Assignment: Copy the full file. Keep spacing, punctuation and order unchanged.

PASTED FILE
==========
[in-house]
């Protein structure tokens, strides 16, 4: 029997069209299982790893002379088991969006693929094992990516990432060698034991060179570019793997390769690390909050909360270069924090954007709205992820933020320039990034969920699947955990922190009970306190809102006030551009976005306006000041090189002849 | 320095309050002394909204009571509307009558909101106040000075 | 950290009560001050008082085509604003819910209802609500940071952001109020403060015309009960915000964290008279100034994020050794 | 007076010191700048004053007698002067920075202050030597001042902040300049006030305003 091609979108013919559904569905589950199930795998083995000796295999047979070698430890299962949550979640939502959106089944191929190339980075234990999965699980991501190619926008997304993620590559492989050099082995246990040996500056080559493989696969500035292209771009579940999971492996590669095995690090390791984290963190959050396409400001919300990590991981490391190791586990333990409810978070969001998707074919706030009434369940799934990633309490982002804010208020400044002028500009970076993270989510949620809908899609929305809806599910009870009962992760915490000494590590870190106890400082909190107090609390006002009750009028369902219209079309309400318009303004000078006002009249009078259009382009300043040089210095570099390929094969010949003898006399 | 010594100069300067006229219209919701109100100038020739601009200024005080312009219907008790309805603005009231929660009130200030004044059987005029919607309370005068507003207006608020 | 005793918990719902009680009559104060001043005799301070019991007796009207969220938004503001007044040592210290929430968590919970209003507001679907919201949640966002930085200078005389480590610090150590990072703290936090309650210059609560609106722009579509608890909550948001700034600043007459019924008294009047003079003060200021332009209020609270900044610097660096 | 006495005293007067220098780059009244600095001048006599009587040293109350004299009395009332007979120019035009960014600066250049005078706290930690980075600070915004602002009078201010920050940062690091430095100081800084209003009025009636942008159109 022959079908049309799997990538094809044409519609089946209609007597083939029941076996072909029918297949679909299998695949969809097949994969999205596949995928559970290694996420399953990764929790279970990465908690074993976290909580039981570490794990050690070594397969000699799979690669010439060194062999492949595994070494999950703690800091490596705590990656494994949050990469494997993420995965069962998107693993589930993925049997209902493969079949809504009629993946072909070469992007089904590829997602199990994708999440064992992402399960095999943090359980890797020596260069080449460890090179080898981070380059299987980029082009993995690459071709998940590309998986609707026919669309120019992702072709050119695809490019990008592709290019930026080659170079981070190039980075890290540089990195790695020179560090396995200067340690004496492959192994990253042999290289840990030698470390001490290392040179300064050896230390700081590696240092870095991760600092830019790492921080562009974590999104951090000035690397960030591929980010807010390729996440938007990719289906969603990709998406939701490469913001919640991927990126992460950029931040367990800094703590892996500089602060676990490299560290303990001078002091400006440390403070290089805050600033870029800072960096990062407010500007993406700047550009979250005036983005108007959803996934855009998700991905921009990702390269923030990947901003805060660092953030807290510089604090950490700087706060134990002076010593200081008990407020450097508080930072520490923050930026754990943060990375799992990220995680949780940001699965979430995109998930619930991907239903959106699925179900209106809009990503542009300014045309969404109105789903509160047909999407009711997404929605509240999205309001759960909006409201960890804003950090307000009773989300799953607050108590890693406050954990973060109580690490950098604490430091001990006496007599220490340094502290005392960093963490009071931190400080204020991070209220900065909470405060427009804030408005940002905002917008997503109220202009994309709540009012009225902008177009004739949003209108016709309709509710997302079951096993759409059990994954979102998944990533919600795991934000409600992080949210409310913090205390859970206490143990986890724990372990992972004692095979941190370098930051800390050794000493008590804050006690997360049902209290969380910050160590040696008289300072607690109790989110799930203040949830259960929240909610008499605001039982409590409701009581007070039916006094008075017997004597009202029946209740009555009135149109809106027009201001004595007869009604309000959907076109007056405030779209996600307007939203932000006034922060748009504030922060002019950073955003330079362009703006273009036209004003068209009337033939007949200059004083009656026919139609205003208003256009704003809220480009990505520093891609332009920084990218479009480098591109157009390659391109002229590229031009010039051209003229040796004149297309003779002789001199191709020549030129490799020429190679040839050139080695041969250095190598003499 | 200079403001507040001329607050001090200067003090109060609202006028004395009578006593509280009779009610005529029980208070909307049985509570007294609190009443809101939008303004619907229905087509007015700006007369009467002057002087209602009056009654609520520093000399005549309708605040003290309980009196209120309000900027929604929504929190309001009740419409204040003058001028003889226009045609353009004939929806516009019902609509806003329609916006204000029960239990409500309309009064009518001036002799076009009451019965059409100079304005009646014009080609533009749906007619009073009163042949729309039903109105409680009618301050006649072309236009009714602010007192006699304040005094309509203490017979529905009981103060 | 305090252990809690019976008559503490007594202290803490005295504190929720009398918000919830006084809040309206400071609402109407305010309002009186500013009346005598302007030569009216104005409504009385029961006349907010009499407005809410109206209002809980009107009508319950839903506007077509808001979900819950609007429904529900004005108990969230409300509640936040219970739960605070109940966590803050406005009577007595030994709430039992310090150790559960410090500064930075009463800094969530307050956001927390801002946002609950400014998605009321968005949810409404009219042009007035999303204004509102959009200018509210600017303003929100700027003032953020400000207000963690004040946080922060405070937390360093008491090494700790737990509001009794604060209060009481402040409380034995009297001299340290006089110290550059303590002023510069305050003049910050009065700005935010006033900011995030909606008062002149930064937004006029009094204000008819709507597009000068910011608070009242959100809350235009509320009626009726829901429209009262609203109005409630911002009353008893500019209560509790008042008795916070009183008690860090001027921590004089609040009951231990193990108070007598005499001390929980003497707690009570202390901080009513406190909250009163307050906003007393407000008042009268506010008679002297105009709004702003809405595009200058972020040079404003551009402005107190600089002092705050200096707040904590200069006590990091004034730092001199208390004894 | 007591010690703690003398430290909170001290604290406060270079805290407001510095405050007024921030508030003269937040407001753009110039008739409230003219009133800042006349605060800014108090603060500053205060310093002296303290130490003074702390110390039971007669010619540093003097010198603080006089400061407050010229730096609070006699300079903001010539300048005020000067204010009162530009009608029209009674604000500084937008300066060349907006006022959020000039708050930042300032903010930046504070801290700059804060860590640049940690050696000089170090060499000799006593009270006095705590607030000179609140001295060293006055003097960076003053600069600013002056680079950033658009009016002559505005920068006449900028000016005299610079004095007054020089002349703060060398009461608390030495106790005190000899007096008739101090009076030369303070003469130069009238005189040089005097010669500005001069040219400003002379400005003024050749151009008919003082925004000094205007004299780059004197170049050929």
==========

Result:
[in-house]
């Protein structure tokens, strides 16, 4: 029997069209299982790893002379088991969006693929094992990516990432060698034991060179570019793997390769690390909050909360270069924090954007709205992820933020320039990034969920699947955990922190009970306190809102006030551009976005306006000041090189002849 | 320095309050002394909204009571509307009558909101106040000075 | 950290009560001050008082085509604003819910209802609500940071952001109020403060015309009960915000964290008279100034994020050794 | 007076010191700048004053007698002067920075202050030597001042902040300049006030305003 091609979108013919559904569905589950199930795998083995000796295999047979070698430890299962949550979640939502959106089944191929190339980075234990999965699980991501190619926008997304993620590559492989050099082995246990040996500056080559493989696969500035292209771009579940999971492996590669095995690090390791984290963190959050396409400001919300990590991981490391190791586990333990409810978070969001998707074919706030009434369940799934990633309490982002804010208020400044002028500009970076993270989510949620809908899609929305809806599910009870009962992760915490000494590590870190106890400082909190107090609390006002009750009028369902219209079309309400318009303004000078006002009249009078259009382009300043040089210095570099390929094969010949003898006399 | 010594100069300067006229219209919701109100100038020739601009200024005080312009219907008790309805603005009231929660009130200030004044059987005029919607309370005068507003207006608020 | 005793918990719902009680009559104060001043005799301070019991007796009207969220938004503001007044040592210290929430968590919970209003507001679907919201949640966002930085200078005389480590610090150590990072703290936090309650210059609560609106722009579509608890909550948001700034600043007459019924008294009047003079003060200021332009209020609270900044610097660096 | 006495005293007067220098780059009244600095001048006599009587040293109350004299009395009332007979120019035009960014600066250049005078706290930690980075600070915004602002009078201010920050940062690091430095100081800084209003009025009636942008159109 022959079908049309799997990538094809044409519609089946209609007597083939029941076996072909029918297949679909299998695949969809097949994969999205596949995928559970290694996420399953990764929790279970990465908690074993976290909580039981570490794990050690070594397969000699799979690669010439060194062999492949595994070494999950703690800091490596705590990656494994949050990469494997993420995965069962998107693993589930993925049997209902493969079949809504009629993946072909070469992007089904590829997602199990994708999440064992992402399960095999943090359980890797020596260069080449460890090179080898981070380059299987980029082009993995690459071709998940590309998986609707026919669309120019992702072709050119695809490019990008592709290019930026080659170079981070190039980075890290540089990195790695020179560090396995200067340690004496492959192994990253042999290289840990030698470390001490290392040179300064050896230390700081590696240092870095991760600092830019790492921080562009974590999104951090000035690397960030591929980010807010390729996440938007990719289906969603990709998406939701490469913001919640991927990126992460950029931040367990800094703590892996500089602060676990490299560290303990001078002091400006440390403070290089805050600033870029800072960096990062407010500007993406700047550009979250005036983005108007959803996934855009998700991905921009990702390269923030990947901003805060660092953030807290510089604090950490700087706060134990002076010593200081008990407020450097508080930072520490923050930026754990943060990375799992990220995680949780940001699965979430995109998930619930991907239903959106699925179900209106809009990503542009300014045309969404109105789903509160047909999407009711997404929605509240999205309001759960909006409201960890804003950090307000009773989300799953607050108590890693406050954990973060109580690490950098604490430091001990006496007599220490340094502290005392960093963490009071931190400080204020991070209220900065909470405060427009804030408005940002905002917008997503109220202009994309709540009012009225902008177009004739949003209108016709309709509710997302079951096993759409059990994954979102998944990533919600795991934000409600992080949210409310913090205390859970206490143990986890724990372990992972004692095979941190370098930051800390050794000493008590804050006690997360049902209290969380910050160590040696008289300072607690109790989110799930203040949830259960929240909610008499605001039982409590409701009581007070039916006094008075017997004597009202029946209740009555009135149109809106027009201001004595007869009604309000959907076109007056405030779209996600307007939203932000006034922060748009504030922060002019950073955003330079362009703006273009036209004003068209009337033939007949200059004083009656026919139609205003208003256009704003809220480009990505520093891609332009920084990218479009480098591109157009390659391109002229590229031009010039051209003229040796004149297309003779002789001199191709020549030129490799020429190679040839050139080695041969250095190598003499 | 200079403001507040001329607050001090200067003090109060609202006028004395009578006593509280009779009610005529029980208070909307049985509570007294609190009443809101939008303004619907229905087509007015700006007369009467002057002087209602009056009654609520520093000399005549309708605040003290309980009196209120309000900027929604929504929190309001009740419409204040003058001028003889226009045609353009004939929806516009019902609509806003329609916006204000029960239990409500309309009064009518001036002799076009009451019965059409100079304005009646014009080609533009749906007619009073009163042949729309039903109105409680009618301050006649072309236009009714602010007192006699304040005094309509203490017979529905009981103060 | 305090252990809690019976008559503490007594202290803490005295504190929720009398918000919830006084809040309206400071609402109407305010309002009186500013009346005598302007030569009216104005409504009385029961006349907010009499407005809410109206209002809980009107009508319950839903506007077509808001979900819950609007429904529900004005108990969230409300509640936040219970739960605070109940966590803050406005009577007595030994709430039992310090150790559960410090500064930075009463800094969530307050956001927390801002946002609950400014998605009321968005949810409404009219042009007035999303204004509102959009200018509210600017303003929100700027003032953020400000207000963690004040946080922060405070937390360093008491090494700790737990509001009794604060209060009481402040409380034995009297001299340290006089110290550059303590002023510069305050003049910050009065700005935010006033900011995030909606008062002149930064937004006029009094204000008819709507597009000068910011608070009242959100809350235009509320009626009726829901429209009262609203109005409630911002009353008893500019209560509790008042008795916070009183008690860090001027921590004089609040009951231990193990108070007598005499001390929980003497707690009570202390901080009513406190909250009163307050906003007393407000008042009268506010008679002297105009709004702003809405595009200058972020040079404003551009402005107190600089002092705050200096707040904590200069006590990091004034730092001199208390004894 | 007591010690703690003398430290909170001290604290406060270079805290407001510095405050007024921030508030003269937040407001753009110039008739409230003219009133800042006349605060800014108090603060500053205060310093002296303290130490003074702390110390039971007669010619540093003097010198603080006089400061407050010229730096609070006699300079903001010539300048005020000067204010009162530009009608029209009674604000500084937008300066060349907006006022959020000039708050930042300032903010930046504070801290700059804060860590640049940690050696000089170090060499000799006593009270006095705590607030000179609140001295060293006055003097960076003053600069600013002056680079950033658009009016002559505005920068006449900028000016005299610079004095007054020089002349703060060398009461608390030495106790005190000899007096008739101090009076030369303070003469130069009238005189040089005097010669500005001069040219400003002379400005003024050749151009008919003082925004000094205007004299780059004197170049050929």